Those swirling hypnotic late disco numbers were cultural black holes into which a whole generation of mothers and their ‘sensitive’ young sons were willingly, hopelessly drawn. Disappearing to emerge in a topsy turvy Alice-like wonderland of billowing dolman sleeves and upside down white trousers too tight at the top too loose at the bottom.
    Your comparison with Mae West is, of course acute, for were they not two of the only women ever to make it in Hollywood on something approaching their own terms.
    Mae of course is immortalised in perfume in quite a different way: the curves of the flacon of Rochas’ Femme are hers.
    Yours ever
    The Perfumed Dandy

    • ….which I also do, obviously, adore. Duncan has taken to playing Mae West excerpts recently; he even did a strange performance piece using one of her saucy numbers. When I saw Funny Lady (for the first time, incidentally), I instantly was reminded of her delivery.

      Incidentally, we listened to the whole Guilty album this evening and it was rather enjoyable. I think Duncan quite enjoyed it, though the Spanish wine definitely helped……

      • Dearest Ginza
        There’s a wonderful excerpt from the end of a film where she sprays herself, douses would be more accurate, with a perfume before performing the final number…. something about being no good at anything other than landing the man (the usual thing). The material is actually rather better than tosh, quite possibly her own, but the delivery, well, it is near perfection, and all her own from the direction down!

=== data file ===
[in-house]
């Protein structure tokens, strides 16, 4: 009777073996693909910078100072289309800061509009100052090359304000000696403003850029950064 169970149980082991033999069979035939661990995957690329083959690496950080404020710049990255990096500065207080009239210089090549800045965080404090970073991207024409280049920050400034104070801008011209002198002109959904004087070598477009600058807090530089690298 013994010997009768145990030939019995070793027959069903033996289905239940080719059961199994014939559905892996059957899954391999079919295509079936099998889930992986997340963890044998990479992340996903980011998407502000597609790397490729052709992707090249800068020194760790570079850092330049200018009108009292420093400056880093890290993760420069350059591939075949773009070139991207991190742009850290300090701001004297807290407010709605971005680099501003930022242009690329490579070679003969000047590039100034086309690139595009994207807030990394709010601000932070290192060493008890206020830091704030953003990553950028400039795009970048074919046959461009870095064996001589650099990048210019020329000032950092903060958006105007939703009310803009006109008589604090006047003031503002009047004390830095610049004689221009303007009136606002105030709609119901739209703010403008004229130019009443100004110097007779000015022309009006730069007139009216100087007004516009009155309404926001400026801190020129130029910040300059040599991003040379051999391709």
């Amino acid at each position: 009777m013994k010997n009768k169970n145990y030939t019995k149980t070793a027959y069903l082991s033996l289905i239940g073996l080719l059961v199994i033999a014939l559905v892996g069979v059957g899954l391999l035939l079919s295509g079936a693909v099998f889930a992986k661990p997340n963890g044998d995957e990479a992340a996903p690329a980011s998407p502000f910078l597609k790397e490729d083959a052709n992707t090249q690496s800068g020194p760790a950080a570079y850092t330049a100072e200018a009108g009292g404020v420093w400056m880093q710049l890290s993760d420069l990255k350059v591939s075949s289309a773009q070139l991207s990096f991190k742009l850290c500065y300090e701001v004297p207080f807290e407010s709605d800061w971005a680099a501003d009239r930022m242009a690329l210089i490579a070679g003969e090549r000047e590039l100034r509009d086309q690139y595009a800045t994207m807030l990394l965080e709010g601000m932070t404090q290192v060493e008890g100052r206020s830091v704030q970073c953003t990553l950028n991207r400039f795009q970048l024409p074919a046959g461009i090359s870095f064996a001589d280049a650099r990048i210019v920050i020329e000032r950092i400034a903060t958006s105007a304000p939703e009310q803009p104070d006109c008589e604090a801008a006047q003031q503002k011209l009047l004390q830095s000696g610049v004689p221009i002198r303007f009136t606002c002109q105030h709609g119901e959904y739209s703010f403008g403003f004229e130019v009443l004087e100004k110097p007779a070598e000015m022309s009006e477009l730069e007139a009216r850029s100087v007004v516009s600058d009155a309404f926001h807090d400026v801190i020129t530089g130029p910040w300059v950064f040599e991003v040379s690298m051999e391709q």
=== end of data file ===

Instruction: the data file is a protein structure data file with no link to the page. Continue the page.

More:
Spanish wine and the BeeGees surely go together like Ms Streisand and a Democratic Party fundraiser! They were made for one and other….
        Yours ever
        The Perfumed Dandy

      • Gorgeous.

        And I need to see that excerpt!

      • Dearest Ginza
        I will try to find the link… I’m sure Lanier posted it over at my place once. I will let you know when it surfaces!
        Yours ever
        The Perfumed Dandy

      • Dearest Ginza
        Perhaps not so much perfume as I recalled, but a rather plaintive tune and not one but two immortal one-liners in this clip….

        I’m sure you might already have seen it!
        Yours ever
        The Perfumed Dandy

  14. Reblogged this on The Black Narcissus and commented:

    D’s mum and dad are here and we are listening to Barbra…

  15. Renee Stout

    I was never a big fan of her music or acting, but I admire “quirky” beauty like hers. I think her nose and the her eyes are what make her face uniquely beautiful and I’m glad that she was secure enough within her own skin to not bow to the pressure to have it “done” over the years. The French can appreciate her jolie laide (I think that’s how you spell it) beauty. But Americans don’t have that concept and it’s a pity.

  16. I am a fan of Barbra music and think she is also a good actress. The fact that she is a perfumista as well completes the picture. Happy New Year!